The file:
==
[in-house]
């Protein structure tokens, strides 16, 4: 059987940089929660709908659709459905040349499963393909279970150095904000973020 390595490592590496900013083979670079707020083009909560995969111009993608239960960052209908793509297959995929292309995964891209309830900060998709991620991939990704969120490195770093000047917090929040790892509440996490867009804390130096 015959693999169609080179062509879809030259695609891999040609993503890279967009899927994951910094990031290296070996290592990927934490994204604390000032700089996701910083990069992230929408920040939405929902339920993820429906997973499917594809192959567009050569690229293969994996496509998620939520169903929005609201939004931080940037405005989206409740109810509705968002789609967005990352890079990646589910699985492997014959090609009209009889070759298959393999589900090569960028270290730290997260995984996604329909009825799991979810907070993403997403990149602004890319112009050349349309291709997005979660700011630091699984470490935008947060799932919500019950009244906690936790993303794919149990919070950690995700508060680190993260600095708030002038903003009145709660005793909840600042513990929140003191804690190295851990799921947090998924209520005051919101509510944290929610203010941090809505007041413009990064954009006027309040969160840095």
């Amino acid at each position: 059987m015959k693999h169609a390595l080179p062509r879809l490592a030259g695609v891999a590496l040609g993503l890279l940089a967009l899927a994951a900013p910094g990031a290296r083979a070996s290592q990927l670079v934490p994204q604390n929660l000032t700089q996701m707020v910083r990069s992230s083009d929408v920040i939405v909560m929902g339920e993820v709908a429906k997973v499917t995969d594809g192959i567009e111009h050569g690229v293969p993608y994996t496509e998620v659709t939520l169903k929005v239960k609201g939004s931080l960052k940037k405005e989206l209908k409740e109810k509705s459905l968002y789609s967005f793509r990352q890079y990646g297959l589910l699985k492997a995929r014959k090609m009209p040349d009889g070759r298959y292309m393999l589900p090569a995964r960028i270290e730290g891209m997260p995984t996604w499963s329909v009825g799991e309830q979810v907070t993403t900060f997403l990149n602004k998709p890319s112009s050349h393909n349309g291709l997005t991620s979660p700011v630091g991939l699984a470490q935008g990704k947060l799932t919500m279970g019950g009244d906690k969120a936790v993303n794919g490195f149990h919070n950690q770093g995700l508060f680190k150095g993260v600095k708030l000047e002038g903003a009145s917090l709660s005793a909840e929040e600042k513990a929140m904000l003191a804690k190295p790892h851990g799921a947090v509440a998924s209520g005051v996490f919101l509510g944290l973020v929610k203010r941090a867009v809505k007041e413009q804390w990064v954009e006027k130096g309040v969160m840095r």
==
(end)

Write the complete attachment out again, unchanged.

[in-house]
């Protein structure tokens, strides 16, 4: 059987940089929660709908659709459905040349499963393909279970150095904000973020 390595490592590496900013083979670079707020083009909560995969111009993608239960960052209908793509297959995929292309995964891209309830900060998709991620991939990704969120490195770093000047917090929040790892509440996490867009804390130096 015959693999169609080179062509879809030259695609891999040609993503890279967009899927994951910094990031290296070996290592990927934490994204604390000032700089996701910083990069992230929408920040939405929902339920993820429906997973499917594809192959567009050569690229293969994996496509998620939520169903929005609201939004931080940037405005989206409740109810509705968002789609967005990352890079990646589910699985492997014959090609009209009889070759298959393999589900090569960028270290730290997260995984996604329909009825799991979810907070993403997403990149602004890319112009050349349309291709997005979660700011630091699984470490935008947060799932919500019950009244906690936790993303794919149990919070950690995700508060680190993260600095708030002038903003009145709660005793909840600042513990929140003191804690190295851990799921947090998924209520005051919101509510944290929610203010941090809505007041413009990064954009006027309040969160840095």
């Amino acid at each position: 059987m015959k693999h169609a390595l080179p062509r879809l490592a030259g695609v891999a590496l040609g993503l890279l940089a967009l899927a994951a900013p910094g990031a290296r083979a070996s290592q990927l670079v934490p994204q604390n929660l000032t700089q996701m707020v910083r990069s992230s083009d929408v920040i939405v909560m929902g339920e993820v709908a429906k997973v499917t995969d594809g192959i567009e111009h050569g690229v293969p993608y994996t496509e998620v659709t939520l169903k929005v239960k609201g939004s931080l960052k940037k405005e989206l209908k409740e109810k509705s459905l968002y789609s967005f793509r990352q890079y990646g297959l589910l699985k492997a995929r014959k090609m009209p040349d009889g070759r298959y292309m393999l589900p090569a995964r960028i270290e730290g891209m997260p995984t996604w499963s329909v009825g799991e309830q979810v907070t993403t900060f997403l990149n602004k998709p890319s112009s050349h393909n349309g291709l997005t991620s979660p700011v630091g991939l699984a470490q935008g990704k947060l799932t919500m279970g019950g009244d906690k969120a936790v993303n794919g490195f149990h919070n950690q770093g995700l508060f680190k150095g993260v600095k708030l000047e002038g903003a009145s917090l709660s005793a909840e929040e600042k513990a929140m904000l003191a804690k190295p790892h851990g799921a947090v509440a998924s209520g005051v996490f919101l509510g944290l973020v929610k203010r941090a867009v809505k007041e413009q804390w990064v954009e006027k130096g309040v969160m840095r």